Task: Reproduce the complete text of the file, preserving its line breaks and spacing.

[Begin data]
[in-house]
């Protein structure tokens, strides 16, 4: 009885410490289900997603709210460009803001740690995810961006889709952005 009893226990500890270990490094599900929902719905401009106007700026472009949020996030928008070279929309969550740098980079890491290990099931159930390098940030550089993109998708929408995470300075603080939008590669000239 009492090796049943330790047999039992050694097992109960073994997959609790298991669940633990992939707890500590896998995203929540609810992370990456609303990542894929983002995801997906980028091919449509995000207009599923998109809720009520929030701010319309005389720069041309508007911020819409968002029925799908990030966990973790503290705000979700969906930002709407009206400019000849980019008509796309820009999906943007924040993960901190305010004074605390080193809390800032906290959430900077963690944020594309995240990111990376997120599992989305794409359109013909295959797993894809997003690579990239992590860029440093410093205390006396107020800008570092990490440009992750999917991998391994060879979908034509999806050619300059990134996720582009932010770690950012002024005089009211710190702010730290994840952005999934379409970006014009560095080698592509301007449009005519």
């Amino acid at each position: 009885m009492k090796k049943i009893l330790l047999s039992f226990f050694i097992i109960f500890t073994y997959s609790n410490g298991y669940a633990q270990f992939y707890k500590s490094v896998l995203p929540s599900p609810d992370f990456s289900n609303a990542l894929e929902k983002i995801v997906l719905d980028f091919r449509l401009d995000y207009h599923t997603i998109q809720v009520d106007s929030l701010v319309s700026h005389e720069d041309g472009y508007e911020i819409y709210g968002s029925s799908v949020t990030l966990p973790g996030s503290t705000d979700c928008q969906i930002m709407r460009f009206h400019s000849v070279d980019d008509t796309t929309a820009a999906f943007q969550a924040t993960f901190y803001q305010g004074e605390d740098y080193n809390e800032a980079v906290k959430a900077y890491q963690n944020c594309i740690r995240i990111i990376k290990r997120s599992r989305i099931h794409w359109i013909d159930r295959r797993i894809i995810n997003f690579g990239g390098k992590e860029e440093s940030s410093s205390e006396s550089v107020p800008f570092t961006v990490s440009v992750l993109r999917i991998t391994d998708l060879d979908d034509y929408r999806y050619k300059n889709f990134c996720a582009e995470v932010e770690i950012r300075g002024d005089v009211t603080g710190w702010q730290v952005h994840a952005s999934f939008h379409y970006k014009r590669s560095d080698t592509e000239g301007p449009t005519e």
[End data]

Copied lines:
[in-house]
């Protein structure tokens, strides 16, 4: 009885410490289900997603709210460009803001740690995810961006889709952005 009893226990500890270990490094599900929902719905401009106007700026472009949020996030928008070279929309969550740098980079890491290990099931159930390098940030550089993109998708929408995470300075603080939008590669000239 009492090796049943330790047999039992050694097992109960073994997959609790298991669940633990992939707890500590896998995203929540609810992370990456609303990542894929983002995801997906980028091919449509995000207009599923998109809720009520929030701010319309005389720069041309508007911020819409968002029925799908990030966990973790503290705000979700969906930002709407009206400019000849980019008509796309820009999906943007924040993960901190305010004074605390080193809390800032906290959430900077963690944020594309995240990111990376997120599992989305794409359109013909295959797993894809997003690579990239992590860029440093410093205390006396107020800008570092990490440009992750999917991998391994060879979908034509999806050619300059990134996720582009932010770690950012002024005089009211710190702010730290994840952005999934379409970006014009560095080698592509301007449009005519």
């Amino acid at each position: 009885m009492k090796k049943i009893l330790l047999s039992f226990f050694i097992i109960f500890t073994y997959s609790n410490g298991y669940a633990q270990f992939y707890k500590s490094v896998l995203p929540s599900p609810d992370f990456s289900n609303a990542l894929e929902k983002i995801v997906l719905d980028f091919r449509l401009d995000y207009h599923t997603i998109q809720v009520d106007s929030l701010v319309s700026h005389e720069d041309g472009y508007e911020i819409y709210g968002s029925s799908v949020t990030l966990p973790g996030s503290t705000d979700c928008q969906i930002m709407r460009f009206h400019s000849v070279d980019d008509t796309t929309a820009a999906f943007q969550a924040t993960f901190y803001q305010g004074e605390d740098y080193n809390e800032a980079v906290k959430a900077y890491q963690n944020c594309i740690r995240i990111i990376k290990r997120s599992r989305i099931h794409w359109i013909d159930r295959r797993i894809i995810n997003f690579g990239g390098k992590e860029e440093s940030s410093s205390e006396s550089v107020p800008f570092t961006v990490s440009v992750l993109r999917i991998t391994d998708l060879d979908d034509y929408r999806y050619k300059n889709f990134c996720a582009e995470v932010e770690i950012r300075g002024d005089v009211t603080g710190w702010q730290v952005h994840a952005s999934f939008h379409y970006k014009r590669s560095d080698t592509e000239g301007p449009t005519e």